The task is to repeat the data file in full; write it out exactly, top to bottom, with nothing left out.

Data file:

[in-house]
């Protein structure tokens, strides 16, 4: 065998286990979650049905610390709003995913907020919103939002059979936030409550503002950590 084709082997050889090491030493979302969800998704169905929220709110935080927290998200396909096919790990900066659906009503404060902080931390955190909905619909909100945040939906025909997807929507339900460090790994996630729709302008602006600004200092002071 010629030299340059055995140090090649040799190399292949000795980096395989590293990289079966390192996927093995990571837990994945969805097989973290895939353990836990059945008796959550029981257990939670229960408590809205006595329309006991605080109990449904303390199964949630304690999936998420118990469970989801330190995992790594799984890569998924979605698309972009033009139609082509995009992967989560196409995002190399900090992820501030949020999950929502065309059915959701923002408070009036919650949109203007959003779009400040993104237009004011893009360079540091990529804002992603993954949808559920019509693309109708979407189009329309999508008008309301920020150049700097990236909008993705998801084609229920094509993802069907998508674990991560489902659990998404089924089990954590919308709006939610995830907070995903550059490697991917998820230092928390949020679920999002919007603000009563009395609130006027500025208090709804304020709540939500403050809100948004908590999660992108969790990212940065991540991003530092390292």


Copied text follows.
[in-house]
């Protein structure tokens, strides 16, 4: 065998286990979650049905610390709003995913907020919103939002059979936030409550503002950590 084709082997050889090491030493979302969800998704169905929220709110935080927290998200396909096919790990900066659906009503404060902080931390955190909905619909909100945040939906025909997807929507339900460090790994996630729709302008602006600004200092002071 010629030299340059055995140090090649040799190399292949000795980096395989590293990289079966390192996927093995990571837990994945969805097989973290895939353990836990059945008796959550029981257990939670229960408590809205006595329309006991605080109990449904303390199964949630304690999936998420118990469970989801330190995992790594799984890569998924979605698309972009033009139609082509995009992967989560196409995002190399900090992820501030949020999950929502065309059915959701923002408070009036919650949109203007959003779009400040993104237009004011893009360079540091990529804002992603993954949808559920019509693309109708979407189009329309999508008008309301920020150049700097990236909008993705998801084609229920094509993802069907998508674990991560489902659990998404089924089990954590919308709006939610995830907070995903550059490697991917998820230092928390949020679920999002919007603000009563009395609130006027500025208090709804304020709540939500403050809100948004908590999660992108969790990212940065991540991003530092390292």